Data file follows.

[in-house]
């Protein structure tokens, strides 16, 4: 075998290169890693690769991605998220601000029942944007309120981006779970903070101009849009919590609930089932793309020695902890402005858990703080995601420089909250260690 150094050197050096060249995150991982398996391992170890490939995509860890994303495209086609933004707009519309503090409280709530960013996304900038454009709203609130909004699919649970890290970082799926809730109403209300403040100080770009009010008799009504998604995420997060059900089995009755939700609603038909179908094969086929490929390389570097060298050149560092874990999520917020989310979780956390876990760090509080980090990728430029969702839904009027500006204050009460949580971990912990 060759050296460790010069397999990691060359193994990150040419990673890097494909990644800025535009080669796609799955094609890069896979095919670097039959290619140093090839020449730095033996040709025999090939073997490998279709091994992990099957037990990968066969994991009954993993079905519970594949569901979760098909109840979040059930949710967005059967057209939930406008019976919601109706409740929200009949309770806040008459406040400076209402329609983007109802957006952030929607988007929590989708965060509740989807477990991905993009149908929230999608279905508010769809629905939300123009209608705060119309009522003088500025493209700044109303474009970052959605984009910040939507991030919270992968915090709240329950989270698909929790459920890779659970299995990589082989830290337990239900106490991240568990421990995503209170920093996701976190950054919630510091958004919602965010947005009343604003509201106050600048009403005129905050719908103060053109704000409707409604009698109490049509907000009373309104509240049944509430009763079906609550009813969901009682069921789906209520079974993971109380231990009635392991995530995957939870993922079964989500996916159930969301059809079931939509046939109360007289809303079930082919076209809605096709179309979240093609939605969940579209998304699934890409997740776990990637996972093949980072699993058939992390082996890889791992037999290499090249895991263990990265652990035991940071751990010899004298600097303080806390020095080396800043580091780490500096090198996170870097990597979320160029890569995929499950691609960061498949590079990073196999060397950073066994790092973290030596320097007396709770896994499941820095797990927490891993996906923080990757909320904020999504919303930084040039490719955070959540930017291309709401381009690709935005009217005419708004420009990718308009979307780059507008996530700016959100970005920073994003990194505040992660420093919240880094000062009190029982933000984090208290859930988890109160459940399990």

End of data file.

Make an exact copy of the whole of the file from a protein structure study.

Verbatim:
[in-house]
């Protein structure tokens, strides 16, 4: 075998290169890693690769991605998220601000029942944007309120981006779970903070101009849009919590609930089932793309020695902890402005858990703080995601420089909250260690 150094050197050096060249995150991982398996391992170890490939995509860890994303495209086609933004707009519309503090409280709530960013996304900038454009709203609130909004699919649970890290970082799926809730109403209300403040100080770009009010008799009504998604995420997060059900089995009755939700609603038909179908094969086929490929390389570097060298050149560092874990999520917020989310979780956390876990760090509080980090990728430029969702839904009027500006204050009460949580971990912990 060759050296460790010069397999990691060359193994990150040419990673890097494909990644800025535009080669796609799955094609890069896979095919670097039959290619140093090839020449730095033996040709025999090939073997490998279709091994992990099957037990990968066969994991009954993993079905519970594949569901979760098909109840979040059930949710967005059967057209939930406008019976919601109706409740929200009949309770806040008459406040400076209402329609983007109802957006952030929607988007929590989708965060509740989807477990991905993009149908929230999608279905508010769809629905939300123009209608705060119309009522003088500025493209700044109303474009970052959605984009910040939507991030919270992968915090709240329950989270698909929790459920890779659970299995990589082989830290337990239900106490991240568990421990995503209170920093996701976190950054919630510091958004919602965010947005009343604003509201106050600048009403005129905050719908103060053109704000409707409604009698109490049509907000009373309104509240049944509430009763079906609550009813969901009682069921789906209520079974993971109380231990009635392991995530995957939870993922079964989500996916159930969301059809079931939509046939109360007289809303079930082919076209809605096709179309979240093609939605969940579209998304699934890409997740776990990637996972093949980072699993058939992390082996890889791992037999290499090249895991263990990265652990035991940071751990010899004298600097303080806390020095080396800043580091780490500096090198996170870097990597979320160029890569995929499950691609960061498949590079990073196999060397950073066994790092973290030596320097007396709770896994499941820095797990927490891993996906923080990757909320904020999504919303930084040039490719955070959540930017291309709401381009690709935005009217005419708004420009990718308009979307780059507008996530700016959100970005920073994003990194505040992660420093919240880094000062009190029982933000984090208290859930988890109160459940399990």